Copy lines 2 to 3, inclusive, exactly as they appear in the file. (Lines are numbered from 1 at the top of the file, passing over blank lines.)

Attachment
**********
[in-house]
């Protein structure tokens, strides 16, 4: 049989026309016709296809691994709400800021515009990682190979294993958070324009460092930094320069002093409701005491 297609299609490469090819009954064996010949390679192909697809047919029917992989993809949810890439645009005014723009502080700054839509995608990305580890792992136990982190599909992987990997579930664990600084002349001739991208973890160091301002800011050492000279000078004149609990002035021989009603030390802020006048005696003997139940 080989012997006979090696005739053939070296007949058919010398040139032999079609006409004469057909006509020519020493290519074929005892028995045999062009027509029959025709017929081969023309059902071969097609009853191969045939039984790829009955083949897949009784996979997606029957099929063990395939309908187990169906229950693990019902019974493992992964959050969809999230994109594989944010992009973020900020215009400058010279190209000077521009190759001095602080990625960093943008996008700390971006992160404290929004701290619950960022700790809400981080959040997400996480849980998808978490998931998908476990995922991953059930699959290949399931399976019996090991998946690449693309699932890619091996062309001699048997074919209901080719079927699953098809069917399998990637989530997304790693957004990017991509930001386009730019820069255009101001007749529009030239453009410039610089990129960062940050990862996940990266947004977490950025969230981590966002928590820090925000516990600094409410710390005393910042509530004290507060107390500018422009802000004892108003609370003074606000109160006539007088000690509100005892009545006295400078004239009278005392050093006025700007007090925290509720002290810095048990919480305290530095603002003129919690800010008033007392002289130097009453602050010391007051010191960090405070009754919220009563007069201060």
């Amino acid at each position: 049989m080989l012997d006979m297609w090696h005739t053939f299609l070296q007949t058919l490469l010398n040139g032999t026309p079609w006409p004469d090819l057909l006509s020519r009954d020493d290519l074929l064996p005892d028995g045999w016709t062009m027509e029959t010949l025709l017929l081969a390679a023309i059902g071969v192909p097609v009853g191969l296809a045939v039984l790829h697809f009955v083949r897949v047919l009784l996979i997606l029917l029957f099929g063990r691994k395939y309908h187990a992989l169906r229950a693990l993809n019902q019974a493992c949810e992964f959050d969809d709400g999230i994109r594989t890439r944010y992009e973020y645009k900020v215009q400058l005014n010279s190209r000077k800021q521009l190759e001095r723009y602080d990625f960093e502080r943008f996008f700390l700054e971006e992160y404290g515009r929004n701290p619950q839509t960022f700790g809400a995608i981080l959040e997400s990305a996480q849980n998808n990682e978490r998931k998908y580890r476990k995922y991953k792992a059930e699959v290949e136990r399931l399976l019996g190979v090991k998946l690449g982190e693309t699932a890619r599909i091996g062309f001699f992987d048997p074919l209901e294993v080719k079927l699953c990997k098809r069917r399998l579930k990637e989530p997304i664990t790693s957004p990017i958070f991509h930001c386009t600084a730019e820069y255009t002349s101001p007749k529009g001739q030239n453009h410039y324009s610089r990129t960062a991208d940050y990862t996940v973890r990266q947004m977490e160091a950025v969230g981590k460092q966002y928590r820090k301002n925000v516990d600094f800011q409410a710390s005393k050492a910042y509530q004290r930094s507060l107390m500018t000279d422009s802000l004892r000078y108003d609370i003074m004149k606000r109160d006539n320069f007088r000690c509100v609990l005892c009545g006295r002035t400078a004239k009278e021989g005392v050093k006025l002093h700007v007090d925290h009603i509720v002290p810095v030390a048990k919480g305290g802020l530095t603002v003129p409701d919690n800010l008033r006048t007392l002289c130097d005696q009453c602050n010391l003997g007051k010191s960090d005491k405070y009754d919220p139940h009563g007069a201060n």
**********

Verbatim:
């Protein structure tokens, strides 16, 4: 049989026309016709296809691994709400800021515009990682190979294993958070324009460092930094320069002093409701005491 297609299609490469090819009954064996010949390679192909697809047919029917992989993809949810890439645009005014723009502080700054839509995608990305580890792992136990982190599909992987990997579930664990600084002349001739991208973890160091301002800011050492000279000078004149609990002035021989009603030390802020006048005696003997139940 080989012997006979090696005739053939070296007949058919010398040139032999079609006409004469057909006509020519020493290519074929005892028995045999062009027509029959025709017929081969023309059902071969097609009853191969045939039984790829009955083949897949009784996979997606029957099929063990395939309908187990169906229950693990019902019974493992992964959050969809999230994109594989944010992009973020900020215009400058010279190209000077521009190759001095602080990625960093943008996008700390971006992160404290929004701290619950960022700790809400981080959040997400996480849980998808978490998931998908476990995922991953059930699959290949399931399976019996090991998946690449693309699932890619091996062309001699048997074919209901080719079927699953098809069917399998990637989530997304790693957004990017991509930001386009730019820069255009101001007749529009030239453009410039610089990129960062940050990862996940990266947004977490950025969230981590966002928590820090925000516990600094409410710390005393910042509530004290507060107390500018422009802000004892108003609370003074606000109160006539007088000690509100005892009545006295400078004239009278005392050093006025700007007090925290509720002290810095048990919480305290530095603002003129919690800010008033007392002289130097009453602050010391007051010191960090405070009754919220009563007069201060």
């Amino acid at each position: 049989m080989l012997d006979m297609w090696h005739t053939f299609l070296q007949t058919l490469l010398n040139g032999t026309p079609w006409p004469d090819l057909l006509s020519r009954d020493d290519l074929l064996p005892d028995g045999w016709t062009m027509e029959t010949l025709l017929l081969a390679a023309i059902g071969v192909p097609v009853g191969l296809a045939v039984l790829h697809f009955v083949r897949v047919l009784l996979i997606l029917l029957f099929g063990r691994k395939y309908h187990a992989l169906r229950a693990l993809n019902q019974a493992c949810e992964f959050d969809d709400g999230i994109r594989t890439r944010y992009e973020y645009k900020v215009q400058l005014n010279s190209r000077k800021q521009l190759e001095r723009y602080d990625f960093e502080r943008f996008f700390l700054e971006e992160y404290g515009r929004n701290p619950q839509t960022f700790g809400a995608i981080l959040e997400s990305a996480q849980n998808n990682e978490r998931k998908y580890r476990k995922y991953k792992a059930e699959v290949e136990r399931l399976l019996g190979v090991k998946l690449g982190e693309t699932a890619r599909i091996g062309f001699f992987d048997p074919l209901e294993v080719k079927l699953c990997k098809r069917r399998l579930k990637e989530p997304i664990t790693s957004p990017i958070f991509h930001c386009t600084a730019e820069y255009t002349s101001p007749k529009g001739q030239n453009h410039y324009s610089r990129t960062a991208d940050y990862t996940v973890r990266q947004m977490e160091a950025v969230g981590k460092q966002y928590r820090k301002n925000v516990d600094f800011q409410a710390s005393k050492a910042y509530q004290r930094s507060l107390m500018t000279d422009s802000l004892r000078y108003d609370i003074m004149k606000r109160d006539n320069f007088r000690c509100v609990l005892c009545g006295r002035t400078a004239k009278e021989g005392v050093k006025l002093h700007v007090d925290h009603i509720v002290p810095v030390a048990k919480g305290g802020l530095t603002v003129p409701d919690n800010l008033r006048t007392l002289c130097d005696q009453c602050n010391l003997g007051k010191s960090d005491k405070y009754d919220p139940h009563g007069a201060n």